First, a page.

Monday, January 19, 2004

TV Wrap-Up, 1/6/04 - 1/19/04

So of course the return of new programming coincided with my return to a full-time job! Not that I'm complaining, mind you, I'm thrilled to finally be done with holiday specials and reruns, and to be employed! It just kept me from doing the weekly TV Wrap Up. So here's a quick look at the last two weeks of crap that I watch against my better instincts.

I still enjoy The OC very much, but the romance is starting to fade. While the equality given to the adult storylines has always been one of the great appeals of the show, it seems a little odd that the teenagers on the supposed heir to 90210 have become so boring so quickly. Worse, what seemed like such a fresh show over the summer is resorting to formula after only 16 episodes. I hate when a TV show plugs a band by acting like they're big superstars when in fact no one's ever heard of them. 90210 did it all the time too, and even Buffy succumbed once or twice. Some of the characters had never heard of them too, which allowed the writers to explain the unknown band to the audience, yet those same characters were then singing along at the concert. Far worse is the druggie-psycho-stalker plotline, which is just so David Silver. One of the things I love about The OC is that the characters are smarter than on your average teen soap. And when only Ryan, the dumbest of the bunch, can see that Oliver is completely nuts, well, something's just screwed up in the writers' room.

My Seth-love is fading too (which if nothing else should make my boyfriend happy). By playing up Adam Brody's sex appeal, they've actually made him less attractive, since it was his bumbling dorkiness that made him so cute to begin with. Sigh.

Even the adults have grown stale and predictable: As soon as you hear the words "Let's go to our favorite old restaurant one last time before it closes," anyone who's ever watched television before has to know that they're going to wind up buying the place.

The OC started high, so as much as I'm criticizing it this week, I still enjoy it very much. I'm just afraid that if the trend continues we'll be in latter day Creek territory all too soon.

24 has pretty much rocked since the break. I really like how the season seems to have been actually thought out ahead of time. Just when something seems about to go on too long (They have to spend 5 hours on what??), they give us a new twist that actually seems to be planned in advance and makes sense. Though not surprising thanks to the commercials, bringing Nina back was inspired (I know I should spoiler-proof that, but it happened two weeks ago so I'm hoping people are caught up). She's one of the best TV villains ever, and before we knew she was evil, she and Jack had better chemistry than anyone else on the show, so I can't wait to see what they do with them now.

My one complaint: Apparently the Salazars didn't learn the most important lesson from last season (aside from avoiding cougar traps): When you tie someone to the ceiling and torture him, you're supposed to strip him naked first! I suppose the producers didn't want to repeat themselves, but (no offense to Kiefer) I'd much rather see Chase's ass than Jack's.

Alias just rocks. I miss Lena Olin on the show terribly, but if we have to get a substitute, how awesome is Isabella Rossalini? The season's plot has finally gained some solid momentum, the actors are all doing excellent work, and I'm completely obsessed. Best show on television, possibly ever. Now that the first two seasons are out on DVD, you all need to be watching it.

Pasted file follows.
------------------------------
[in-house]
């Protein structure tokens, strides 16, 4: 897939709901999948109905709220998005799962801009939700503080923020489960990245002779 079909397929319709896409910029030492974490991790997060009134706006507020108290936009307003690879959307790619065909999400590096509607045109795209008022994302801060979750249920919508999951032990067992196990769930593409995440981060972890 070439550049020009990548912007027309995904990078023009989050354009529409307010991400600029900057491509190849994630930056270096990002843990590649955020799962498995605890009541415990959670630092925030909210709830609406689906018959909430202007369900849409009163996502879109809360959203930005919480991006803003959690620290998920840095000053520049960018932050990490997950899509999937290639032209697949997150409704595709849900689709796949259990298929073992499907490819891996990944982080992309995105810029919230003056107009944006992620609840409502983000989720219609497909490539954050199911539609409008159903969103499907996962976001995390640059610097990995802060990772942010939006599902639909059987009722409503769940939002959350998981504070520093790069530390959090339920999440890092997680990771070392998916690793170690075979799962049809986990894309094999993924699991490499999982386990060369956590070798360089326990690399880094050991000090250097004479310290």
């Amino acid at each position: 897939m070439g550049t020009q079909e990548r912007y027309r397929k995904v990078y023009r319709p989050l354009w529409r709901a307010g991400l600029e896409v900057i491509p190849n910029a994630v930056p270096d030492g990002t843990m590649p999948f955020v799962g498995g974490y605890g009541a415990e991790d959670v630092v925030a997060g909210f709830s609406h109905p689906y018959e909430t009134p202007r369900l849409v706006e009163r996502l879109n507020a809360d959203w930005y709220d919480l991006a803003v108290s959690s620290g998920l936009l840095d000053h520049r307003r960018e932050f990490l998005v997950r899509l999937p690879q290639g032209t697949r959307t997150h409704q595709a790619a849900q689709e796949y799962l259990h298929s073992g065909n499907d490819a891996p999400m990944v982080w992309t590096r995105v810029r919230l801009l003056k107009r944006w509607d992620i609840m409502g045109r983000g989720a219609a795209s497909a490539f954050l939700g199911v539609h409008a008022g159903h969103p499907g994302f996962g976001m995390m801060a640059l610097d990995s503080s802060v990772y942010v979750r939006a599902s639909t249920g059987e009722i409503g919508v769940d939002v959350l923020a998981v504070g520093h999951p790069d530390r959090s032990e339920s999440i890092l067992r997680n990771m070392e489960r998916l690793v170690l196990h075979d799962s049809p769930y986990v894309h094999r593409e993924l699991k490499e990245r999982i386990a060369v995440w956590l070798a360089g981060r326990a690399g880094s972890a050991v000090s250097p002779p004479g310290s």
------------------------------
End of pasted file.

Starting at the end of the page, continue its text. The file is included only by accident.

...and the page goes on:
Last week on West Wing they took my Stockard away, but they added the always-fabulous and perfectly presidential James Cromwell, and brought some much-needed humor back, as well as John Goodman and the actress who plays Leo's daughter, who hasn't been around since the first season. The new Chairman of the Joint Chiefs is played by one of my favorite actors who works all the time but isn't famous, Terry O'Quinn, who also returned to Alias last week.

This week the First Lady returned, and political plots returned to the front lines in place of schmaltzy drama, absurd clowning, or inappropriate whining. I think the new team has finally moved out from the shadow of Aaron Sorkin. It's not the same show as it was and it never will be, but instead of trying (and failing) to mimic his distinctive writing style, the new team has found its own voice, remained true to the characters, and finally kicked the season into high gear. I've really enjoyed the last two weeks, though now more than ever I wish that Jed Bartlet were the real president!

The season premiere of Sex and the City didn't do it for me. Though Mikhail Barishnikov's character is growing on me (he icked me out at the end of last season), each of the other ladies had ridiculous, tired stories. Charlotte's was at least consistent with her character's tendency to take things to absurd extremes, but when Miranda (my favorite) was made a complete fool of for no reason whatsoever, I'd had it.

But last week's (which I only just got around to watching) was great, one of the highest-quality episodes they've ever done. The characters and situations seemed real, and for the first time in a long time I remembered and understood why these women were friends. There was a perfect mix of happy and sad, fantasy and reality. I hope they keep the quality up for the last few episodes. I can't say I'll really miss the show. I always enjoy it when it's on, but when it's off of HBO's cycle I hardly notice. But it'd be nice to see it go out on a high note.

Moving on to "reality...."